Science Fair Project Encyclopedia
- This article is about the television series. See I spy for the guessing game, and I-Spy for the series of spotter's guides for children.
I Spy is a 1960s NBC American television series spoofing the spy thriller genre. It teamed Robert Culp as international tennis pro Kelly Robinson, and Bill Cosby as his trainer Alexander Scott. In reality they were both top agents for the CIA and, while ostensibly traveling the world on the pro tennis circuit, were usually busy chasing villains, spies and beautiful women.
I Spy broke new ground in that it was the first American television show to feature an African-American actor (Cosby) in a lead role. It was also notable that Cosby's race was never an issue in any of the stories. Nor was his character in any way subservient to Culp's, with the exception that Culp's character was a more experienced agent. Another way in which I Spy was a trailblazer was in its use of exotic international locations in an attempt to emulate the James Bond film series, but this was unique for a television show, especially since the series actually filmed its lead actors at locations ranging from Japan to Italy, rather than relying on second unit photography and stock footage. (Compare with the current series, Alias which also utilizes worldwide settings but never actually films outside the Los Angeles region.)
The success of the show is attributed to the chemistry between Culp and Cosby. Fans tuned in more for their hip banter than for the espionage stories, making I Spy a leader in the buddy genre. After the show went off the air, they teamed again for the film Hickey & Boggs (1972), a downbeat and violent story that failed to capitalize on what I Spy audiences had loved. In 1994 they teamed once more for the nostalgic television movie I Spy Returns (in which the aging spies have to leap into action once again to rescue their children, who are also spies).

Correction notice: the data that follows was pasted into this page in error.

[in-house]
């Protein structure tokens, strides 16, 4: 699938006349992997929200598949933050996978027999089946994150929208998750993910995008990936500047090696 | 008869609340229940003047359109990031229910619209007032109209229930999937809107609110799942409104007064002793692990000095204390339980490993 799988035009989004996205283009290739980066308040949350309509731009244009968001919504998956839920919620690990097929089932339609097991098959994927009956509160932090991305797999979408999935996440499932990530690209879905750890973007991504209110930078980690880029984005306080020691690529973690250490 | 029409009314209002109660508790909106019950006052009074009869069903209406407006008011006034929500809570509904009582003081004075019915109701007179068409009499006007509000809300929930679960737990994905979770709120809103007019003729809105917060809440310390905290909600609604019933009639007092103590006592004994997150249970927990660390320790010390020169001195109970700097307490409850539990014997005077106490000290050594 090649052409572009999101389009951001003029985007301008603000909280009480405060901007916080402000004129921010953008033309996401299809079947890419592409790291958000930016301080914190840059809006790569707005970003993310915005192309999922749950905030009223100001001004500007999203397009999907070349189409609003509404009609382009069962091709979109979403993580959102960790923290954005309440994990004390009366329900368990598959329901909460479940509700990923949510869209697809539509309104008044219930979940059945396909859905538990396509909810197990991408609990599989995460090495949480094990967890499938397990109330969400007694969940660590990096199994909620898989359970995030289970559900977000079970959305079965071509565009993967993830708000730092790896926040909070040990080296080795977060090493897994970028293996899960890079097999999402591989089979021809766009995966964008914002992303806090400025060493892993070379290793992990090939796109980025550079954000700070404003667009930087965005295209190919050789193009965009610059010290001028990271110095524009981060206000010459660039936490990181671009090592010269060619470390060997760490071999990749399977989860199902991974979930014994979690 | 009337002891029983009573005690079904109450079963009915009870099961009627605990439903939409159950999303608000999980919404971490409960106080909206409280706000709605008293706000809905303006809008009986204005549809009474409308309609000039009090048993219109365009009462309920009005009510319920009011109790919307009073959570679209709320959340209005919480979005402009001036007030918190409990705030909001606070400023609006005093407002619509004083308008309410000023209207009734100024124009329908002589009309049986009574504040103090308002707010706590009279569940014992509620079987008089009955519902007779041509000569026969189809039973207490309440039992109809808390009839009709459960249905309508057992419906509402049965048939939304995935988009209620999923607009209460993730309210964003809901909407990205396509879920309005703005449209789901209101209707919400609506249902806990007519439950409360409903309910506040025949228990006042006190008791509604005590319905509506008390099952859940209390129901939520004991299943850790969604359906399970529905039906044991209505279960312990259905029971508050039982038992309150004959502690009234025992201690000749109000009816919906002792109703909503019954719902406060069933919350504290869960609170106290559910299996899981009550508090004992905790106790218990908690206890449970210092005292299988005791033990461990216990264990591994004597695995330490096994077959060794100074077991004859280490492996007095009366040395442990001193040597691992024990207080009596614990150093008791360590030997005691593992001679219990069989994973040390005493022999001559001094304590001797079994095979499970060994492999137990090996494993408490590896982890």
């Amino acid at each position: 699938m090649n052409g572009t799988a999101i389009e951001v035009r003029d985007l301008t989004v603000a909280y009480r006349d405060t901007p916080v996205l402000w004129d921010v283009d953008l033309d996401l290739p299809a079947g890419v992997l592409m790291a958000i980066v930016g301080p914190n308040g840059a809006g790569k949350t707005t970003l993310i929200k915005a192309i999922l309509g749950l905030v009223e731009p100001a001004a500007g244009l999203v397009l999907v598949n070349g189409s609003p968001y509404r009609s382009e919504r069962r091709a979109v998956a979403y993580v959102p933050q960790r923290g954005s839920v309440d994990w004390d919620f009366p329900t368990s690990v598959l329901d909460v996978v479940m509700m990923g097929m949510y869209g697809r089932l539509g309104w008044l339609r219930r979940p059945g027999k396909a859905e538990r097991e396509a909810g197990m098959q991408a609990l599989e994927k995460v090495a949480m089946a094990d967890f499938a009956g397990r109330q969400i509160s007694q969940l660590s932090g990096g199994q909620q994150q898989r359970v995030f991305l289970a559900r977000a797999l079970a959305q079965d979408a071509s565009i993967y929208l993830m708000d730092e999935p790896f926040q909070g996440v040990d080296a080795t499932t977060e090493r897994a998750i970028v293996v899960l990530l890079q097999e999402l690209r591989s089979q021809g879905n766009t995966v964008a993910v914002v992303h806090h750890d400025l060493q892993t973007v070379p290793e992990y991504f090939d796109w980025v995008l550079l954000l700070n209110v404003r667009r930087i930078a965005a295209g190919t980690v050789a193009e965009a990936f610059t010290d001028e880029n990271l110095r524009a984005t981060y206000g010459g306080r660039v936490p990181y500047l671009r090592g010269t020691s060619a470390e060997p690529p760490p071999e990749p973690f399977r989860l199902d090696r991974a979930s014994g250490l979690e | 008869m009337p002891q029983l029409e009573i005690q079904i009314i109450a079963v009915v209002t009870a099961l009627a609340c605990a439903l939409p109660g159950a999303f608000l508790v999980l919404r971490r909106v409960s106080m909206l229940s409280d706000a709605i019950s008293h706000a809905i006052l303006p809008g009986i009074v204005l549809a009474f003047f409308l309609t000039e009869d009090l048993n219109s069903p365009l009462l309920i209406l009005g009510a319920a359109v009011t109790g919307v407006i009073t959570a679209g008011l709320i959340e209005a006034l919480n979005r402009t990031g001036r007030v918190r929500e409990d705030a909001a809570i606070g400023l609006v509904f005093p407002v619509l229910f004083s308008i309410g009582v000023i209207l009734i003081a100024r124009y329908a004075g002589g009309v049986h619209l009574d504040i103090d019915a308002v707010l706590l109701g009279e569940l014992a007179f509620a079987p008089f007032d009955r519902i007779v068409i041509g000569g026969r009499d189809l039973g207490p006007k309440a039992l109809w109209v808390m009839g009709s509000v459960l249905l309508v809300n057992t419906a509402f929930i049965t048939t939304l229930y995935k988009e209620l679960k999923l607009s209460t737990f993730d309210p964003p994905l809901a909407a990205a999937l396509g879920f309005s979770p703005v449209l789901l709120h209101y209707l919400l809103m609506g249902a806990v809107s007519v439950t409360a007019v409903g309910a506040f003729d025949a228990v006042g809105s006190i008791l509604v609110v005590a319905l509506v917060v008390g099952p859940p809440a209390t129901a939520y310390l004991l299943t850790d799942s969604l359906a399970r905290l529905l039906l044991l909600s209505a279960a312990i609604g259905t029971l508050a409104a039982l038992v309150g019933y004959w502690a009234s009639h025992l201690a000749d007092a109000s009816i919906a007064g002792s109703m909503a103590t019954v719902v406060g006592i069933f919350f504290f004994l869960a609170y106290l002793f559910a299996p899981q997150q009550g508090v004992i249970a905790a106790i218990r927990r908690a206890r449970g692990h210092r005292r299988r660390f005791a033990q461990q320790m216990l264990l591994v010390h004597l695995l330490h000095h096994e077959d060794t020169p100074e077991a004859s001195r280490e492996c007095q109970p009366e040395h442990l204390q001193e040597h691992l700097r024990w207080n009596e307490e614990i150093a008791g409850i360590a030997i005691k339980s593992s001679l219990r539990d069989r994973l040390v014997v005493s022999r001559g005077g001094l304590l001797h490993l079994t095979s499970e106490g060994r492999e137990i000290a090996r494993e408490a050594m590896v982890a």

A movie remake I Spy followed in 2002 with Eddie Murphy and Owen Wilson. As with most remakes, it diverged from its source material, including for some reason switching the character name around so that Alexander Scott (Wilson) was now the experienced agent and Kelly Robinson (Murphy) the amateur, possibly due to Murphy's popular Mr. Robinson character on Saturday Night Live. The film was a critical and commercial flop.
The original television series and the 1994 reunion movie are both available on DVD.
Original novels and comic books
A number of original novels based upon the series were published in the late 1960s, most written by John Tiger:
- I Spy (1965)
- Masterstroke (1966)
- Message From Moscow (1966) by Brandon Keith . This was a hardcover novel published for young readers.
- Superkill (1967)
- Wipeout (1967)
- Countertrap (1967)
- Doomdate (1967)
- Death-Twist (1968)
- I Spy (2003) by Max Allan Collins - novelization of the motion picture remake
Gold Key Comics also published six issues of an I Spy comic book between 1966 and 1968.
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